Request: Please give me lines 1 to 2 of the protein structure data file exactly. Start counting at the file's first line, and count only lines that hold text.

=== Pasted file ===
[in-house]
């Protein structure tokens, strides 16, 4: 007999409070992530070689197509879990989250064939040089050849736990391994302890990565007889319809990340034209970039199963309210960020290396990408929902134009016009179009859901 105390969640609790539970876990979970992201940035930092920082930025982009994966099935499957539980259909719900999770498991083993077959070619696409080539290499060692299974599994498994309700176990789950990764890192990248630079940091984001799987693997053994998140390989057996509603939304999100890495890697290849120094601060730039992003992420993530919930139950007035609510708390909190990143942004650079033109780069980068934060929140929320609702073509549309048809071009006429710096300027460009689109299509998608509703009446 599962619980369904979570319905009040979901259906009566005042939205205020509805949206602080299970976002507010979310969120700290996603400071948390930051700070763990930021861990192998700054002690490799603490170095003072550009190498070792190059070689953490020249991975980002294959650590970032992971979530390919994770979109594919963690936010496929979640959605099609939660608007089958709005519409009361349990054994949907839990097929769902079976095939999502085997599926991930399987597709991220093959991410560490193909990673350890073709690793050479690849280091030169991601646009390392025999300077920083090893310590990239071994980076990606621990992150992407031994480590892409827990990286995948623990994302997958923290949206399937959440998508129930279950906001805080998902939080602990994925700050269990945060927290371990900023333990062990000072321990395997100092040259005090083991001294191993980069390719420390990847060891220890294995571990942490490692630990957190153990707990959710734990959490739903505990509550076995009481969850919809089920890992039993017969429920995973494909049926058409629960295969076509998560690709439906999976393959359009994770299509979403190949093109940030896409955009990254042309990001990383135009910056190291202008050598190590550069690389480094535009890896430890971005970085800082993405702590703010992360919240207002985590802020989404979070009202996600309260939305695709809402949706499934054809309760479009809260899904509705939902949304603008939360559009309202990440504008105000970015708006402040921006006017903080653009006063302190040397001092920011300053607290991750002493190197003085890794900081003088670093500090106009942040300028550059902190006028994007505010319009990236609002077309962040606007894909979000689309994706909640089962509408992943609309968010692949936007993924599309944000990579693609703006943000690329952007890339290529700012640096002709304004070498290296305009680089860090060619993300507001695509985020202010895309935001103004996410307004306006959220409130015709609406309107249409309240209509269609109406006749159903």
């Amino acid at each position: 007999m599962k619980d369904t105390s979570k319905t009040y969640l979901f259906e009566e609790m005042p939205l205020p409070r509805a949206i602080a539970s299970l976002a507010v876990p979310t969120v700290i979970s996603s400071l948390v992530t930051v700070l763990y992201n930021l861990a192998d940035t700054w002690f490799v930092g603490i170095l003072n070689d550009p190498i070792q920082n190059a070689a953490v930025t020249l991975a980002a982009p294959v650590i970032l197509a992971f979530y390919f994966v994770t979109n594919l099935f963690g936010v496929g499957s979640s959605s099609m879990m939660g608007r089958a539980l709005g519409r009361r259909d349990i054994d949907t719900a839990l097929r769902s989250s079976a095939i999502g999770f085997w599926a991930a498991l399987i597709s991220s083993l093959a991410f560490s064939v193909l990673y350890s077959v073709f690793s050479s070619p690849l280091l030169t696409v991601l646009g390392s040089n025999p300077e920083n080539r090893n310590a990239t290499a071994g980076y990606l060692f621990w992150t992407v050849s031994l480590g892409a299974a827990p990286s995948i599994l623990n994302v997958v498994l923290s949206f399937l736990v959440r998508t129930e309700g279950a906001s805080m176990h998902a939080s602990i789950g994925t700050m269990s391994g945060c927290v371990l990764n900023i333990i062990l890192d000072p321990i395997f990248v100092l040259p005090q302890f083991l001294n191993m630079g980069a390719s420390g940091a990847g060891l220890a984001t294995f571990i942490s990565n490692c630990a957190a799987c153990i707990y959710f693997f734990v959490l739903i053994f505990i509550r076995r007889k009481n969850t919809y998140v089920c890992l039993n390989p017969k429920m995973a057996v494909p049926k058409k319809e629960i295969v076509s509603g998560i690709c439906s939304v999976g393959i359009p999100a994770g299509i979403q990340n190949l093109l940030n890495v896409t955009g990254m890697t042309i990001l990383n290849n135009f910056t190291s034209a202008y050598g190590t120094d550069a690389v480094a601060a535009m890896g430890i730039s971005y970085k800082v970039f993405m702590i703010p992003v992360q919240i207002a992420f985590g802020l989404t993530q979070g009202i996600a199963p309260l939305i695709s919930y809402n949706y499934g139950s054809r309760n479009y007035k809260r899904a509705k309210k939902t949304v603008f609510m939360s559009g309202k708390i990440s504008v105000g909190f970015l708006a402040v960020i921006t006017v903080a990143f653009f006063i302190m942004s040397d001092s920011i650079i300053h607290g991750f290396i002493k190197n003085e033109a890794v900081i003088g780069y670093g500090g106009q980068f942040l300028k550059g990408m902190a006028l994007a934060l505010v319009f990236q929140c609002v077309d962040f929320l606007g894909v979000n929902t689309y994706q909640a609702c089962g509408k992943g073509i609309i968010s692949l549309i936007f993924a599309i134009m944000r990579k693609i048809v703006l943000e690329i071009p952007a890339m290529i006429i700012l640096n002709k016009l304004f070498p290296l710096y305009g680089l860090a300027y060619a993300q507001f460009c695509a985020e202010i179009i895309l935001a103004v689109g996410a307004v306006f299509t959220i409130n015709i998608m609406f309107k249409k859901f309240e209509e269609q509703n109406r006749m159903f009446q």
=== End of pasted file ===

[in-house]
């Protein structure tokens, strides 16, 4: 007999409070992530070689197509879990989250064939040089050849736990391994302890990565007889319809990340034209970039199963309210960020290396990408929902134009016009179009859901 105390969640609790539970876990979970992201940035930092920082930025982009994966099935499957539980259909719900999770498991083993077959070619696409080539290499060692299974599994498994309700176990789950990764890192990248630079940091984001799987693997053994998140390989057996509603939304999100890495890697290849120094601060730039992003992420993530919930139950007035609510708390909190990143942004650079033109780069980068934060929140929320609702073509549309048809071009006429710096300027460009689109299509998608509703009446 599962619980369904979570319905009040979901259906009566005042939205205020509805949206602080299970976002507010979310969120700290996603400071948390930051700070763990930021861990192998700054002690490799603490170095003072550009190498070792190059070689953490020249991975980002294959650590970032992971979530390919994770979109594919963690936010496929979640959605099609939660608007089958709005519409009361349990054994949907839990097929769902079976095939999502085997599926991930399987597709991220093959991410560490193909990673350890073709690793050479690849280091030169991601646009390392025999300077920083090893310590990239071994980076990606621990992150992407031994480590892409827990990286995948623990994302997958923290949206399937959440998508129930279950906001805080998902939080602990994925700050269990945060927290371990900023333990062990000072321990395997100092040259005090083991001294191993980069390719420390990847060891220890294995571990942490490692630990957190153990707990959710734990959490739903505990509550076995009481969850919809089920890992039993017969429920995973494909049926058409629960295969076509998560690709439906999976393959359009994770299509979403190949093109940030896409955009990254042309990001990383135009910056190291202008050598190590550069690389480094535009890896430890971005970085800082993405702590703010992360919240207002985590802020989404979070009202996600309260939305695709809402949706499934054809309760479009809260899904509705939902949304603008939360559009309202990440504008105000970015708006402040921006006017903080653009006063302190040397001092920011300053607290991750002493190197003085890794900081003088670093500090106009942040300028550059902190006028994007505010319009990236609002077309962040606007894909979000689309994706909640089962509408992943609309968010692949936007993924599309944000990579693609703006943000690329952007890339290529700012640096002709304004070498290296305009680089860090060619993300507001695509985020202010895309935001103004996410307004306006959220409130015709609406309107249409309240209509269609109406006749159903």